Last Week in Review: Rising Rates and New Home Sales
August has not been kind to bonds and interest rates. Even though the Federal Reserve did not hold a meeting in August and is not slated to raise rates again until the end of September, long-term rates moved higher. Let's break down what happened and look into the week ahead.
Rate Volatility and Uncertainty Continues
Mortgage-backed securities (MBS), where home loan rates are derived, have declined since the beginning of August, losing nearly 200 bps through this week. As prices decline, rates move higher. This drop in MBS prices pushed home loan rates higher by .50% and more.
The continued volatility and uncertainty centered around whether inflation has peaked, if the labor market is softening and what the Fed is going to do about it...hike rates and shrink their balance sheet.
On the balance sheet reduction front, come September, the Fed is slated to double the current caps to $95B. What does this mean? Starting next month, the first $60B in Treasuries and $35B in MBS proceeds the Fed receives through bond maturing, refinance or purchase activity will be given back to the Treasury rather than reinvested in bonds. This is how the Fed will shrink the balance sheet by $95B per month.
It is worth noting that balance sheet reduction or Quantitative Tightening is not tested and there is no formula as to its impact on the economy, so the Fed is going to proceed with this enhanced $95B monthly runoff until something weird happens in the financial markets just like it did in their previous attempt to shrink the balance sheet back in 2018. This underlying uncertainty as our economy slows is also unnerving for both stocks and bonds.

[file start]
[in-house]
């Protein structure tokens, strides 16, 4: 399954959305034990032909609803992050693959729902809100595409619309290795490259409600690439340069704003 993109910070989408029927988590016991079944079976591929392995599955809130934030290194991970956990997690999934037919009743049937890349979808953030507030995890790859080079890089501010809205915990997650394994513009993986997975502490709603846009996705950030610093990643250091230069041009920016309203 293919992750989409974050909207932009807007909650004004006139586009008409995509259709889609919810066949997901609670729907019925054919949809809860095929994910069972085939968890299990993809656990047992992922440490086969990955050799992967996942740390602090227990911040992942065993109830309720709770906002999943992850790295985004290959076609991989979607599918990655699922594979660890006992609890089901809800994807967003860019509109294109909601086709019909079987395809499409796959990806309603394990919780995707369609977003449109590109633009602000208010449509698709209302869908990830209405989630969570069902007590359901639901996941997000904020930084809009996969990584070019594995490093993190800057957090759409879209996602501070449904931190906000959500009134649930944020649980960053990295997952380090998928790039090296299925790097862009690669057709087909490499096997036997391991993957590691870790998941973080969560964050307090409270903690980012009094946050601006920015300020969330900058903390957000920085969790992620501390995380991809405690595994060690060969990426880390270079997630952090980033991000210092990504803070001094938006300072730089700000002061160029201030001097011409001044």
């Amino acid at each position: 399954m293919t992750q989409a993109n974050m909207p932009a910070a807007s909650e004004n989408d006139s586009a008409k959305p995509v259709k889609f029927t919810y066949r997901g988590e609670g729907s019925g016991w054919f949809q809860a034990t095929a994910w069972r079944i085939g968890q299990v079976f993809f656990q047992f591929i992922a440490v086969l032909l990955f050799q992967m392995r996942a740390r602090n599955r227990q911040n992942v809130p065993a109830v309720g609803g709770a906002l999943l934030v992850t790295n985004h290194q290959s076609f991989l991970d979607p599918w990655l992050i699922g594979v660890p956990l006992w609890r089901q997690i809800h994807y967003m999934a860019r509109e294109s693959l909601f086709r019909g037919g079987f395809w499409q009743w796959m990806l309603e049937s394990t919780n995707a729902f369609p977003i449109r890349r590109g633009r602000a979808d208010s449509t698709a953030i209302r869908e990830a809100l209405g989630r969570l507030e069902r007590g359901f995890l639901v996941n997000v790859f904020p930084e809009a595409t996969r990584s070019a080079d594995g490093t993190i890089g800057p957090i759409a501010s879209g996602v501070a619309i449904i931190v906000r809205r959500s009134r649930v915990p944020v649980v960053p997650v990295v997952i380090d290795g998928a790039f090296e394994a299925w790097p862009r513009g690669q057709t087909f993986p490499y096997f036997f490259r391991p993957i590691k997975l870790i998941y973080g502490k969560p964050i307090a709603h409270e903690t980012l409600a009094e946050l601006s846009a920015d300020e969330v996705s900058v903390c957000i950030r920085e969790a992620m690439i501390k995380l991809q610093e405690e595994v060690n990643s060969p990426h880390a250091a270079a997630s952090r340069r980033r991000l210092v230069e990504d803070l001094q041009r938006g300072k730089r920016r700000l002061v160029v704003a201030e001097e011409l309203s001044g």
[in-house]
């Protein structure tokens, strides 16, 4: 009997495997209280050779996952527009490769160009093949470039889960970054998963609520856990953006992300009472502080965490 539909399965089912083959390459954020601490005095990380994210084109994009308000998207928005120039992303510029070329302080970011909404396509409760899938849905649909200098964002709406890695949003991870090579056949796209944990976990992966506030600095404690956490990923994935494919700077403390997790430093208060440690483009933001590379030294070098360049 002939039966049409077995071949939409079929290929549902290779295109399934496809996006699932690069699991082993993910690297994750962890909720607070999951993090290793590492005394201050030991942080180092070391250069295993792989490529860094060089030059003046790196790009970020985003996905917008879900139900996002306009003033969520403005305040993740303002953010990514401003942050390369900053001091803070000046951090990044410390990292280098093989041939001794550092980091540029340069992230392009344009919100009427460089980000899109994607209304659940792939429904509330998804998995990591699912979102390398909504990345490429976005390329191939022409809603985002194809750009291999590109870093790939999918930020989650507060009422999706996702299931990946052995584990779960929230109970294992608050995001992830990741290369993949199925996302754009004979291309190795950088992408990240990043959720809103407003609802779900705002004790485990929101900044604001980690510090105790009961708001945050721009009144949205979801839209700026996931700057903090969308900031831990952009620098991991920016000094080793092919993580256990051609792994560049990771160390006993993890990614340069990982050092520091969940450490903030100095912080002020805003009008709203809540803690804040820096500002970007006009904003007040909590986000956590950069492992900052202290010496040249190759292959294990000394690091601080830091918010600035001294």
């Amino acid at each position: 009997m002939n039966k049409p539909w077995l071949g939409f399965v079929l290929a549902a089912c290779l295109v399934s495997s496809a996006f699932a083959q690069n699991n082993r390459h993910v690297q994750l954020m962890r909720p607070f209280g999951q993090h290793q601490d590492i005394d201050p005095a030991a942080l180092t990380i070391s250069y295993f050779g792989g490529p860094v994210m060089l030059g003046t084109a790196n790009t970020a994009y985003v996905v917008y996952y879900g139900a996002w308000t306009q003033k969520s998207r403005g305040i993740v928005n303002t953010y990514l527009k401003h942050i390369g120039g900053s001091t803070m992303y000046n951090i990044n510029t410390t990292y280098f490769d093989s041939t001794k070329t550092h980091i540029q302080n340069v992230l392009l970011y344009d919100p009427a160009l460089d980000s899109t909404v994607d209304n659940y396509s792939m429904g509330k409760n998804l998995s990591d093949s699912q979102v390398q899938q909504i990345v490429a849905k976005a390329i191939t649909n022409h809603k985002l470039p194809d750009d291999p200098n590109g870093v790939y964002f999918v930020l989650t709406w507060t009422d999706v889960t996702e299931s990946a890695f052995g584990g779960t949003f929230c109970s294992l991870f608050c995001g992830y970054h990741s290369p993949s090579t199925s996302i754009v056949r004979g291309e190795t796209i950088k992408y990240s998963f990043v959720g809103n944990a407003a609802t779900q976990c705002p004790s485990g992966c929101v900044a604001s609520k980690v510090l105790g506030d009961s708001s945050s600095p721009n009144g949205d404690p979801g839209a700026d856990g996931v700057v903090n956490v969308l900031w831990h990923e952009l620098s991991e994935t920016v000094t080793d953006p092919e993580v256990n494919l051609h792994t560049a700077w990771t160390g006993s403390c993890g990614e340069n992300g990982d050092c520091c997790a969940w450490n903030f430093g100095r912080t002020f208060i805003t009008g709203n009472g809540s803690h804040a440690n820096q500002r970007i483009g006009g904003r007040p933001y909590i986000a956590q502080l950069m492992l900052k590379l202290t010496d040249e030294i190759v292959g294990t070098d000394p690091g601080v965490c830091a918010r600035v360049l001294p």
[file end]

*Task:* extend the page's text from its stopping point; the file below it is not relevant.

Yield Curve Remains Inverted
The 2-year yield (3.34%) has been higher than the 10-year (3.07%) for weeks and hit nearly .50% which is the widest inversion in this century. Every time this inversion has emerged over the last 50 years it accurately preceded a recession. We are either in a recession or at its doorstep and future readings will tell.
New Home Sales Recession
New Home Sales in July plummeted to an annual rate of 511,000, representing a year-over-year decline of 29.6%. The supply of new homes available to sell increased to a 10.9-month supply; the largest since March 2009. August's reading could also be bad considering rates spiked sharply.
The Fed was looking to remove froth from housing, and it appears that goal has been accomplished. The recent weakness in housing was necessary and healthy for the long-term market. The pace at which home prices were rising was unsustainable.
As far as new home sales go, builders are going to proceed very slowly, if at all, on new projects until inflation, rates, and the 10.9 month supply ease. This soft patch in new home sales provides a great opportunity for a buyer as new incentives are emerging around the country to help move inventory.
Oil Back Above $90 a Barrel
Oil, the main input in headline inflation is back on the rise, having eclipsed $94.00 a barrel. If inflation continues higher it will embolden the Fed to increase rates further. But remember, the Fed controls short-term rates. The Treasury market and long-term rates tell the Fed what to do and with the yield curve inverted, it is saying the economy is slowing and we can't afford much higher rates.
Bottom line: Home loan rate improvement has stalled of late as financial markets try to figure out whether inflation has peaked and how far the Fed will go with rate hikes. Until the next Fed Meeting, we should expect more uncertainty and volatility. Meantime, there are many opportunities in housing as we see increased inventory and price reductions.
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